It has often been said that Bambi’s true identity is known only by a handful of people, namely her manager, her mother and the legendary Banksy himself – this artist with a cult status had a massive role in Bambi’s development and street expression. Another inspiration to her is the aforementioned mother who herself is also a successful artist (Bambi’s father was a jazz musician in his time who also had a huge influence on his daughter and not only by giving her a pseudonym). As you may expect, she goes through a lot of trouble in order to conceal her true identity – she works at dawn, in white overalls, dust mask and goggles. As was mentioned above, Bambi has been using North London suburb of Islington as a canvas for years, slowly progressing her expression and mastering the skills required to be an efficient street artist. She started to be noticed when her masterful stenciling and spray-painting began appearing in highly visible and public locations where virtually a limitless number of viewers were able to see her creations first hand. She created an additional attention storm by depicting both everyday people and celebrities such as Prince William and Kate Middleton, Queen Elizabeth II and Amy Winehouse. This way, Bambi was able to devise pieces that are both capable of communicating with viewers about aspects they understand completely and simultaneously allow them to identify themselves with the personas painted on London public surfaces. Besides the aforementioned celebrities, Bambi has been depicting many other icons of modern times, including soccer superstar David Beckham, Holywood’s most famed couple of Jolie and Pitt, pop stars such as Rihanna and Adele, as well as the secret agent James Bond (it is actually said that Bambi is a huge fan of everything Bondy and that she even drives Aston Martin in order to pay tribute to 007). Of course, things have not always been as fantastic for Bambi as is the case today. Believe it or not, she too once was unknown and overlooked, up until the year of 2011 when she painted a portrait of Amy Winehouse on the wall of a north London supermarket – this was the D-Day of Bambi’s career and from then on, she has been going nowhere but up. Due to the obvious intimacy of the Amy piece, many have agreed that Bambi and the late Winehouse were friends before the singer met her tragic end.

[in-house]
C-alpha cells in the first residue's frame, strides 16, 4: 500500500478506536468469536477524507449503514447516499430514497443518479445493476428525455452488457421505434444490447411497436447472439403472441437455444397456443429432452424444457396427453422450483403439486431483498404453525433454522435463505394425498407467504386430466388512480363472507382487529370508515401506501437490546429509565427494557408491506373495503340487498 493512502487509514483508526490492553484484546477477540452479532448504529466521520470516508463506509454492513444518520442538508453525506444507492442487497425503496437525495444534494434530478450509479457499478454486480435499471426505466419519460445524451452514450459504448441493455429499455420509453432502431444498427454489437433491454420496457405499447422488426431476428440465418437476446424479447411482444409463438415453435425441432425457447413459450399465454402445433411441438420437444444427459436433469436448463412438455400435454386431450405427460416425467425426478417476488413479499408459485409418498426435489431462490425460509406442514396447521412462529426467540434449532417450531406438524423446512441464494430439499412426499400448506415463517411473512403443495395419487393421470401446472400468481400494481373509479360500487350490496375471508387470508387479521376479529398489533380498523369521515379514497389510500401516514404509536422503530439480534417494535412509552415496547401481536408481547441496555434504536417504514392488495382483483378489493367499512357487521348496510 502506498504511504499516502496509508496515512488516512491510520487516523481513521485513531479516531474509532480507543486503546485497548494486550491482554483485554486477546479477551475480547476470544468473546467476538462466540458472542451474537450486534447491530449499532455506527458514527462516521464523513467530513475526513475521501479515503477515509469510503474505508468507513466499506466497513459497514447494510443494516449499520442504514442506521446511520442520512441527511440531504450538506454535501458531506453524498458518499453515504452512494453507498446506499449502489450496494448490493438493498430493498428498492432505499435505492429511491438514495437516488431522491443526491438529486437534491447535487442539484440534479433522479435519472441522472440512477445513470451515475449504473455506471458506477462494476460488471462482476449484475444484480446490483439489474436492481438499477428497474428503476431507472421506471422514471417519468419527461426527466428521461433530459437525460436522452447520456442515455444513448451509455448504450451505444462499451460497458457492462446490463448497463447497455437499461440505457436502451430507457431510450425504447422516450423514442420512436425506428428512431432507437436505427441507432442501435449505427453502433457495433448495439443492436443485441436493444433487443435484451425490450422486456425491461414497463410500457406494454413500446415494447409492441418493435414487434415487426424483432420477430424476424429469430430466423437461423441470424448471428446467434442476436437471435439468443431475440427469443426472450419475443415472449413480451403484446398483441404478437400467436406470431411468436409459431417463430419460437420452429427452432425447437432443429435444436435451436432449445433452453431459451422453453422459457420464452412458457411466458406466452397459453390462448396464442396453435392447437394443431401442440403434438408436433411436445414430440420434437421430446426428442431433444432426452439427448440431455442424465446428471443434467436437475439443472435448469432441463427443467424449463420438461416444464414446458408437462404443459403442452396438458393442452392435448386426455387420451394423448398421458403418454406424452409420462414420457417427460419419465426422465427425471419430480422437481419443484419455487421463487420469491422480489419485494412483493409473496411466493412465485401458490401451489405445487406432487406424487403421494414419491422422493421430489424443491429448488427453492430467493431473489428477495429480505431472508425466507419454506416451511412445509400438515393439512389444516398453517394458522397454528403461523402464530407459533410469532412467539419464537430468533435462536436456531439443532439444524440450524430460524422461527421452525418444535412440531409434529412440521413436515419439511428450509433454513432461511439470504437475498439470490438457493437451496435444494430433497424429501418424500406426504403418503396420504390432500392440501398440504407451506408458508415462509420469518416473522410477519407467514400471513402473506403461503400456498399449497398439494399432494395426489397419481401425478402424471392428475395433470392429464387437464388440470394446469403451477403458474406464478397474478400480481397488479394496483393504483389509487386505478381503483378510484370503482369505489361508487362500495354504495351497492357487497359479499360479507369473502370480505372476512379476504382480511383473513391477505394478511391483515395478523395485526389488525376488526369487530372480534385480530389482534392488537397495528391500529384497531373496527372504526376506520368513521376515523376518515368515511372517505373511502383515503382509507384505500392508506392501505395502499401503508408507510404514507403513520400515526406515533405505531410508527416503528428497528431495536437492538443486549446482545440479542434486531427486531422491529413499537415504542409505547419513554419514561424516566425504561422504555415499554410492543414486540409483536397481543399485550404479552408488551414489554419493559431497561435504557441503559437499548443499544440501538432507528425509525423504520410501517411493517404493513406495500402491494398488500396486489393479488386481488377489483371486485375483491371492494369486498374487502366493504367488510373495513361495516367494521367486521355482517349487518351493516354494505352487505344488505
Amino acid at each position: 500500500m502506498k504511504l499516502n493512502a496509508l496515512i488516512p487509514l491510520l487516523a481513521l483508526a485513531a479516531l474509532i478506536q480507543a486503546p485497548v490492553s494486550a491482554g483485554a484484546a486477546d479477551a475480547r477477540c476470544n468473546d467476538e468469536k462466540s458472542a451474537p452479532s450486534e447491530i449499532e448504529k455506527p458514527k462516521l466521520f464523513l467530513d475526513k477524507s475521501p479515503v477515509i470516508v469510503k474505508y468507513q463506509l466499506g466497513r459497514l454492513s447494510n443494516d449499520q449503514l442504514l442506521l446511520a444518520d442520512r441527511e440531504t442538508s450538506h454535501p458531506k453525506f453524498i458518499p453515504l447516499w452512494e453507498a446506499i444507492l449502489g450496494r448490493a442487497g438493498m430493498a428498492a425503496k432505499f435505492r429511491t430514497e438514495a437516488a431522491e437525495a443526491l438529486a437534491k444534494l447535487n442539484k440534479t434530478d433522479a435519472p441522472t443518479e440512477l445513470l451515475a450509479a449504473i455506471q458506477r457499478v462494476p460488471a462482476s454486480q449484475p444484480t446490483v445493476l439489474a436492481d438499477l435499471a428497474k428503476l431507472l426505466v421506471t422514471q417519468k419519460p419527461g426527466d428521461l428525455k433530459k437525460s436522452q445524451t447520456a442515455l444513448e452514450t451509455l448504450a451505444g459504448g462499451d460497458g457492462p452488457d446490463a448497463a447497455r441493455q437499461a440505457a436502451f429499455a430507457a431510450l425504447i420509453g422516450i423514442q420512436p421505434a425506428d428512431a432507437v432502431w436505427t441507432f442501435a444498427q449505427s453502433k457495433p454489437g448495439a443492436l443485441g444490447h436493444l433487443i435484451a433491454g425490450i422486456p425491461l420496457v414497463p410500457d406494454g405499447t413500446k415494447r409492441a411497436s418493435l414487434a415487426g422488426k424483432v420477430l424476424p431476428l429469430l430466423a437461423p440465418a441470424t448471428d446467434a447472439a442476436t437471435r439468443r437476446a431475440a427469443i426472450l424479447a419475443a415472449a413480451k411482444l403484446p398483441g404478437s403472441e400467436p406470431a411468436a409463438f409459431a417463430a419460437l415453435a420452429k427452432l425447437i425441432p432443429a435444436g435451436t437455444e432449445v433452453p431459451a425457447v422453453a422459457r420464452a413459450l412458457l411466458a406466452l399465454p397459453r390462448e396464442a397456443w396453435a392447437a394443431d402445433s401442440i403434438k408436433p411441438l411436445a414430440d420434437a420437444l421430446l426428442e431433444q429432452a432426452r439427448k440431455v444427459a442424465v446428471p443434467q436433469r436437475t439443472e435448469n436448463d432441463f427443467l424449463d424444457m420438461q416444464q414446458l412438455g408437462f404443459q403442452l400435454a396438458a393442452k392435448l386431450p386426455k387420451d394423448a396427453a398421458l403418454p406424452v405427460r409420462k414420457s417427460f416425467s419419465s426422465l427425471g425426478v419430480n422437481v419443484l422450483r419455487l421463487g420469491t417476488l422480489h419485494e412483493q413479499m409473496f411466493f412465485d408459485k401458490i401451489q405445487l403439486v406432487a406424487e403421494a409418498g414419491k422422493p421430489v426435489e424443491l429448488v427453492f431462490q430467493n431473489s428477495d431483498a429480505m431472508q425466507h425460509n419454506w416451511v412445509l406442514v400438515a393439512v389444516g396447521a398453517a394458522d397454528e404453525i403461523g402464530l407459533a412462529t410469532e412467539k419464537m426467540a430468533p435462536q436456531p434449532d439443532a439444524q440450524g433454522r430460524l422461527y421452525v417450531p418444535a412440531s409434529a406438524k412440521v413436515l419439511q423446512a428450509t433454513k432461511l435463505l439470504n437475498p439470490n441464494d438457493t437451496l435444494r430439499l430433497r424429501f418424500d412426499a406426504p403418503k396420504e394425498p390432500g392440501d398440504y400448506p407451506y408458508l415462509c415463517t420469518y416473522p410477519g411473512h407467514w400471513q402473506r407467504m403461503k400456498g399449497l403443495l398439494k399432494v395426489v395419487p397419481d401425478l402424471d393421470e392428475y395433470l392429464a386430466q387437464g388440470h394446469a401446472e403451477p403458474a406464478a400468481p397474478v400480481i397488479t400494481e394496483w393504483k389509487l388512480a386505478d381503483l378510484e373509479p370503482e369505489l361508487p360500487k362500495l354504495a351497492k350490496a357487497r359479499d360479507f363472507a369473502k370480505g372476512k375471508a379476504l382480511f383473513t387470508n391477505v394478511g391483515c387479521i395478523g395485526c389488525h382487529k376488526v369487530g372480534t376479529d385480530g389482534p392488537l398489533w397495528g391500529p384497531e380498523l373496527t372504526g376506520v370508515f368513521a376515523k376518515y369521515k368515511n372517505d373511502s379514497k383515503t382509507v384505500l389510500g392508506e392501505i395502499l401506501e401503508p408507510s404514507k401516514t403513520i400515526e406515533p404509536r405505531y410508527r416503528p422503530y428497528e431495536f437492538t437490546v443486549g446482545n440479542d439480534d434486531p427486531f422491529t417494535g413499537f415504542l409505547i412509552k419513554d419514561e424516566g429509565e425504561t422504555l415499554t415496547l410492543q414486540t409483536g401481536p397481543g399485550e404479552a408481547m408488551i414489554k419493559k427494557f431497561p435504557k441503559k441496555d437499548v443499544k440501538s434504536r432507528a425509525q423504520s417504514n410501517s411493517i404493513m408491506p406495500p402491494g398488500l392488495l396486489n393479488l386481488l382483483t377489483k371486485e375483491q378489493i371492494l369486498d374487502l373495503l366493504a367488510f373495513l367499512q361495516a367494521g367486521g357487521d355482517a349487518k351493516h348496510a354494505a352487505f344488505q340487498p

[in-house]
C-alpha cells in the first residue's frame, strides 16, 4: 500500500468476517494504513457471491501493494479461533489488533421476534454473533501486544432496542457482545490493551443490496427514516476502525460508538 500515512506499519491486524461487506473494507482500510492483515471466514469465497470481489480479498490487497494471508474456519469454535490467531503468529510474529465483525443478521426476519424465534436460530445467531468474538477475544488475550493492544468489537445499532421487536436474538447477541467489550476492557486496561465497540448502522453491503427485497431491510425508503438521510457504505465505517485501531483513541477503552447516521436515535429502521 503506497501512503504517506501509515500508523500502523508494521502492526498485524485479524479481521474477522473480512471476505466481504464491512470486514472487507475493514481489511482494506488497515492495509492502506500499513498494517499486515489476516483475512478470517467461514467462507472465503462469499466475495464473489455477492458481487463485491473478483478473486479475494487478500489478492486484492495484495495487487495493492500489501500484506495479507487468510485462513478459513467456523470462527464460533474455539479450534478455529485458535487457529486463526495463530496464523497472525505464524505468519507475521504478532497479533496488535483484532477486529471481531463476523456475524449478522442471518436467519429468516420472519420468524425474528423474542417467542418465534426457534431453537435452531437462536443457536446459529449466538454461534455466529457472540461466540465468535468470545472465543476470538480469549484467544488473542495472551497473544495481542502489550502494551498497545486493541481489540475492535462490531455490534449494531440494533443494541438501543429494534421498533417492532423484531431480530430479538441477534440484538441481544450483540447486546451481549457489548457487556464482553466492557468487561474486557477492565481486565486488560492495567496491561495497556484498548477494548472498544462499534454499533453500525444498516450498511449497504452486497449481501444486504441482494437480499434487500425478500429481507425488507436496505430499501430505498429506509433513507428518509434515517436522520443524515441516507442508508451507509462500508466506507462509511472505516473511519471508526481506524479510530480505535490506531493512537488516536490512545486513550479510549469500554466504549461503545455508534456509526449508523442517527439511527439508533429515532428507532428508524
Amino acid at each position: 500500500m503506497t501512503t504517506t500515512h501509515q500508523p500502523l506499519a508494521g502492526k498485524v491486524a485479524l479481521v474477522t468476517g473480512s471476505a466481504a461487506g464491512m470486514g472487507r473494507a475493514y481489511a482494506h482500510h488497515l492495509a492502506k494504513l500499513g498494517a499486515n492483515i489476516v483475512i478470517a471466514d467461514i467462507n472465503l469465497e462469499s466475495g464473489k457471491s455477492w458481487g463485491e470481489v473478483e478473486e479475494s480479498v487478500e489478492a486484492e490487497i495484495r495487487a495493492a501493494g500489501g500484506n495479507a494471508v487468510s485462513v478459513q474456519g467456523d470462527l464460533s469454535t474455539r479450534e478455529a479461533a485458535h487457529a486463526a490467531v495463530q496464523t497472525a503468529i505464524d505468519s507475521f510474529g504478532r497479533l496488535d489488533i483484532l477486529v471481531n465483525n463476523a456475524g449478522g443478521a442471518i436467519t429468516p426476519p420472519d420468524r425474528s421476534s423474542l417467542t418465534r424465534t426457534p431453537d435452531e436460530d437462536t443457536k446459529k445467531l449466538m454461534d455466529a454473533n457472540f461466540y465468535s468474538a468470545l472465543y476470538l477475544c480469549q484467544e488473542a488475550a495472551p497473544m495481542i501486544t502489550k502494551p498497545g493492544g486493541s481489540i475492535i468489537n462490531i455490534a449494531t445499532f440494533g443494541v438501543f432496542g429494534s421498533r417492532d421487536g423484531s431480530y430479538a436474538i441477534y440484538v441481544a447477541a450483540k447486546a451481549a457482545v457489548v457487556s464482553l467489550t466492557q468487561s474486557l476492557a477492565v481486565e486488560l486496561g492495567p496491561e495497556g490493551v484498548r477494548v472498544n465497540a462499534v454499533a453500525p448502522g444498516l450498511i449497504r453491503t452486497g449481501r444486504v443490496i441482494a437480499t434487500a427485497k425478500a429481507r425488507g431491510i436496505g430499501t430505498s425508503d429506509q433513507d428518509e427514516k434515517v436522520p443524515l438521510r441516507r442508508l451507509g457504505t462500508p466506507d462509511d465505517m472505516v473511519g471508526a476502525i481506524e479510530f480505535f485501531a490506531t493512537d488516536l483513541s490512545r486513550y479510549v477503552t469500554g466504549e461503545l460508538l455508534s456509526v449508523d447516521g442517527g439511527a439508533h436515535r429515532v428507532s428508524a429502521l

Trying to somehow get a sure grip on the concepts of Bambi’s art is a feat easier said than done, despite the fact her work frequently appears to be simple in nature. The best explanation to her portfolio is that Bambi relies on her art to be a relatively neutral and objective reflection of current events – she employs representational imagery to offer social commentary and address political concerns. Among the most frequently used themes one may find in Bambi’s work, what really stands out are the topics of feminism, popular and street culture – despite that, her creative output has been frequently described as gritty and masculine in its appearance. It’s impressive how Bambi is able to find a fine line between rough exterior and female identity with strong allusions to patriarchal culture. Her artwork has often been compared to the pieces authored by Banksy, which is only natural when you consider the two are obviously friends since he knows Bambi’s identity. There is a clear difference between them, however, as the male counterpart concentrates his efforts to commentary on war, globalization, child poverty and shows other social issues – Bambi’s portfolio si simply not as politicized and it reveals less dramatic compositions. The street due has a deep relationship as Banksy is obviously Bambi’s stylistic mentor, which is far from a bad combination for her as he is considered by many to be the godfather of graffiti. As you may well imagine, juggling such complicated ideas and finding perfect balances as Bambi does demands a high intelligence and knowledgeable control over her subjects – it has often been suggested that Bambi graduated from the Saint Martin’s College in London as this institution would be more than capable of giving the young artist all of the creative sparks she ever needed. With such interesting and intriguing concepts, it’s no wonder Bambi has been exhibiting her work on various shows, even some that had a fine art context. Her first fine art exhibition was at the Walton Fine Arts Gallery in London in 2012 and she had many more after that.